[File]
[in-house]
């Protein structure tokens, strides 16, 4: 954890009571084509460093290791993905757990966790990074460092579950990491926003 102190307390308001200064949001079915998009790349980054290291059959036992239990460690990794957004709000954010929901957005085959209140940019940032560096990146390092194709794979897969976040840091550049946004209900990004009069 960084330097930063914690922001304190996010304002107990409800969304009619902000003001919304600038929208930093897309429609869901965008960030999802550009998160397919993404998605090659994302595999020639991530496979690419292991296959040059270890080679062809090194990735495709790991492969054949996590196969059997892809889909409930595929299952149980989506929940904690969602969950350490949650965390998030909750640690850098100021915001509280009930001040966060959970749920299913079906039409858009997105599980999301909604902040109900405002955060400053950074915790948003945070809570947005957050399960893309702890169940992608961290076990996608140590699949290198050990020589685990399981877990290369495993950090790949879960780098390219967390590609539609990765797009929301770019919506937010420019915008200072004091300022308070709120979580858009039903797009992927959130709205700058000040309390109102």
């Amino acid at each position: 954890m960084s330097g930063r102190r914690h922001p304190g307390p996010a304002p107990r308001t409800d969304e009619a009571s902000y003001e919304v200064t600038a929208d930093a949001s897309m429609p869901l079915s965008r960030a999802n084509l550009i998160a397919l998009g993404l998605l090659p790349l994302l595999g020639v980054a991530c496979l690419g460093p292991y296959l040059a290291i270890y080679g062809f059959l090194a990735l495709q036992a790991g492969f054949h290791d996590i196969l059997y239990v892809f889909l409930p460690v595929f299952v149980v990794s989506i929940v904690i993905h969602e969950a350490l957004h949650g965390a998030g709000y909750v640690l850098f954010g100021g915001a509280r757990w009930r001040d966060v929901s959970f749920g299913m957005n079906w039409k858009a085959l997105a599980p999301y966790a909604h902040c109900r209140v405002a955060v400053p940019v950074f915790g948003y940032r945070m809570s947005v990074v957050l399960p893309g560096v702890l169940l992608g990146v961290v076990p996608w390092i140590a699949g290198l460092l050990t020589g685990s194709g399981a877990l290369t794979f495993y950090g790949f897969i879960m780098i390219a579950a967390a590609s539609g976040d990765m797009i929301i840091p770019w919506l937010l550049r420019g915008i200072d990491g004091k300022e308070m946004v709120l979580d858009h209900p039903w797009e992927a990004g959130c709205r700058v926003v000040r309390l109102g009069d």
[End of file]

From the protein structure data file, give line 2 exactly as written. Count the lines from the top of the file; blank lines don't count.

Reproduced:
């Protein structure tokens, strides 16, 4: 954890009571084509460093290791993905757990966790990074460092579950990491926003 102190307390308001200064949001079915998009790349980054290291059959036992239990460690990794957004709000954010929901957005085959209140940019940032560096990146390092194709794979897969976040840091550049946004209900990004009069 960084330097930063914690922001304190996010304002107990409800969304009619902000003001919304600038929208930093897309429609869901965008960030999802550009998160397919993404998605090659994302595999020639991530496979690419292991296959040059270890080679062809090194990735495709790991492969054949996590196969059997892809889909409930595929299952149980989506929940904690969602969950350490949650965390998030909750640690850098100021915001509280009930001040966060959970749920299913079906039409858009997105599980999301909604902040109900405002955060400053950074915790948003945070809570947005957050399960893309702890169940992608961290076990996608140590699949290198050990020589685990399981877990290369495993950090790949879960780098390219967390590609539609990765797009929301770019919506937010420019915008200072004091300022308070709120979580858009039903797009992927959130709205700058000040309390109102």